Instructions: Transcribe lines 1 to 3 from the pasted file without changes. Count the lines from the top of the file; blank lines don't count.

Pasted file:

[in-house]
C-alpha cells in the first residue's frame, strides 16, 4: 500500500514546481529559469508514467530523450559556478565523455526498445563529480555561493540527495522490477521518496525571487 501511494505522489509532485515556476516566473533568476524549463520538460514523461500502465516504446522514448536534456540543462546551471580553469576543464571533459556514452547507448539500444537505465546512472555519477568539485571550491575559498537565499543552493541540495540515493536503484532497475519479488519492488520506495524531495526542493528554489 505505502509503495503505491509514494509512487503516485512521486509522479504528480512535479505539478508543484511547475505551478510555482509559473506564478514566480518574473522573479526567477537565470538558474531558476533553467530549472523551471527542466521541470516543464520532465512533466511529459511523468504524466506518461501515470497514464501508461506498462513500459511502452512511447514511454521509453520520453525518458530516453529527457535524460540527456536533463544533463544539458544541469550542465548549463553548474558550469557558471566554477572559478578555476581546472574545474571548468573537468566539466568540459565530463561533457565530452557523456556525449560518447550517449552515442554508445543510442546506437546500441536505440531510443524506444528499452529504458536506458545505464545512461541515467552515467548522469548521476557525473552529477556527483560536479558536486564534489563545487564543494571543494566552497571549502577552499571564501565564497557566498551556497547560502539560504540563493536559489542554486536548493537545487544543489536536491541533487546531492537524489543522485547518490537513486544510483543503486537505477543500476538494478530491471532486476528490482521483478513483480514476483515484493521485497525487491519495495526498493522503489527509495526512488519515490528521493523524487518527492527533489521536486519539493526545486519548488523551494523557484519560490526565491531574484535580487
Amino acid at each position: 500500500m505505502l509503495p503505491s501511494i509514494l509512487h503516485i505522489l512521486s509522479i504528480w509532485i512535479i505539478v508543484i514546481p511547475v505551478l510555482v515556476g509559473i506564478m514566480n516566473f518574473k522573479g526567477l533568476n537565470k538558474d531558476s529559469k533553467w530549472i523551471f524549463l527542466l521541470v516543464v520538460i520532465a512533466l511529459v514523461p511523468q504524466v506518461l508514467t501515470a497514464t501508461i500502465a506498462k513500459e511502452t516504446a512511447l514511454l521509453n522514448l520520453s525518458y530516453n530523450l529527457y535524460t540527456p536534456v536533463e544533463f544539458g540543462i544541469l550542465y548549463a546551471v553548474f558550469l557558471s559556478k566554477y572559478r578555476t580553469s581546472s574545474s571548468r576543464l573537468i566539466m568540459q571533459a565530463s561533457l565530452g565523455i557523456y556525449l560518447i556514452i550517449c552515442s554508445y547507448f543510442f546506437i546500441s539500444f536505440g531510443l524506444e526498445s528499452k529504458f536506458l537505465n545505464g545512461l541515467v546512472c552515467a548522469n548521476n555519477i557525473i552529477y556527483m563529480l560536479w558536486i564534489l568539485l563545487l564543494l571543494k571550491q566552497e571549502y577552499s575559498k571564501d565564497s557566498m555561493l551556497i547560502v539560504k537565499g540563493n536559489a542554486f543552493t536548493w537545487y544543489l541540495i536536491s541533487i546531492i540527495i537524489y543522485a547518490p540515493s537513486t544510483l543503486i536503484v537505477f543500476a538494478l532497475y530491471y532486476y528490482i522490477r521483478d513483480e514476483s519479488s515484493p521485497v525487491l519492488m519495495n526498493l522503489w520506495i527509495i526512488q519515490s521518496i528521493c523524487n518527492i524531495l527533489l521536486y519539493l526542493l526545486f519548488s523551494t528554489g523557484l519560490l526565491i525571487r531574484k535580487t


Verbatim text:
[in-house]
C-alpha cells in the first residue's frame, strides 16, 4: 500500500514546481529559469508514467530523450559556478565523455526498445563529480555561493540527495522490477521518496525571487 501511494505522489509532485515556476516566473533568476524549463520538460514523461500502465516504446522514448536534456540543462546551471580553469576543464571533459556514452547507448539500444537505465546512472555519477568539485571550491575559498537565499543552493541540495540515493536503484532497475519479488519492488520506495524531495526542493528554489 505505502509503495503505491509514494509512487503516485512521486509522479504528480512535479505539478508543484511547475505551478510555482509559473506564478514566480518574473522573479526567477537565470538558474531558476533553467530549472523551471527542466521541470516543464520532465512533466511529459511523468504524466506518461501515470497514464501508461506498462513500459511502452512511447514511454521509453520520453525518458530516453529527457535524460540527456536533463544533463544539458544541469550542465548549463553548474558550469557558471566554477572559478578555476581546472574545474571548468573537468566539466568540459565530463561533457565530452557523456556525449560518447550517449552515442554508445543510442546506437546500441536505440531510443524506444528499452529504458536506458545505464545512461541515467552515467548522469548521476557525473552529477556527483560536479558536486564534489563545487564543494571543494566552497571549502577552499571564501565564497557566498551556497547560502539560504540563493536559489542554486536548493537545487544543489536536491541533487546531492537524489543522485547518490537513486544510483543503486537505477543500476538494478530491471532486476528490482521483478513483480514476483515484493521485497525487491519495495526498493522503489527509495526512488519515490528521493523524487518527492527533489521536486519539493526545486519548488523551494523557484519560490526565491531574484535580487
Amino acid at each position: 500500500m505505502l509503495p503505491s501511494i509514494l509512487h503516485i505522489l512521486s509522479i504528480w509532485i512535479i505539478v508543484i514546481p511547475v505551478l510555482v515556476g509559473i506564478m514566480n516566473f518574473k522573479g526567477l533568476n537565470k538558474d531558476s529559469k533553467w530549472i523551471f524549463l527542466l521541470v516543464v520538460i520532465a512533466l511529459v514523461p511523468q504524466v506518461l508514467t501515470a497514464t501508461i500502465a506498462k513500459e511502452t516504446a512511447l514511454l521509453n522514448l520520453s525518458y530516453n530523450l529527457y535524460t540527456p536534456v536533463e544533463f544539458g540543462i544541469l550542465y548549463a546551471v553548474f558550469l557558471s559556478k566554477y572559478r578555476t580553469s581546472s574545474s571548468r576543464l573537468i566539466m568540459q571533459a565530463s561533457l565530452g565523455i557523456y556525449l560518447i556514452i550517449c552515442s554508445y547507448f543510442f546506437i546500441s539500444f536505440g531510443l524506444e526498445s528499452k529504458f536506458l537505465n545505464g545512461l541515467v546512472c552515467a548522469n548521476n555519477i557525473i552529477y556527483m563529480l560536479w558536486i564534489l568539485l563545487l564543494l571543494k571550491q566552497e571549502y577552499s575559498k571564501d565564497s557566498m555561493l551556497i547560502v539560504k537565499g540563493n536559489a542554486f543552493t536548493w537545487y544543489l541540495i536536491s541533487i546531492i540527495i537524489y543522485a547518490p540515493s537513486t544510483l543503486i536503484v537505477f543500476a538494478l532497475y530491471y532486476y528490482i522490477r521483478d513483480e514476483s519479488s515484493p521485497v525487491l519492488m519495495n526498493l522503489w520506495i527509495i526512488q519515490s521518496i528521493c523524487n518527492i524531495l527533489l521536486y519539493l526542493l526545486f519548488s523551494t528554489g523557484l519560490l526565491i525571487r531574484k535580487t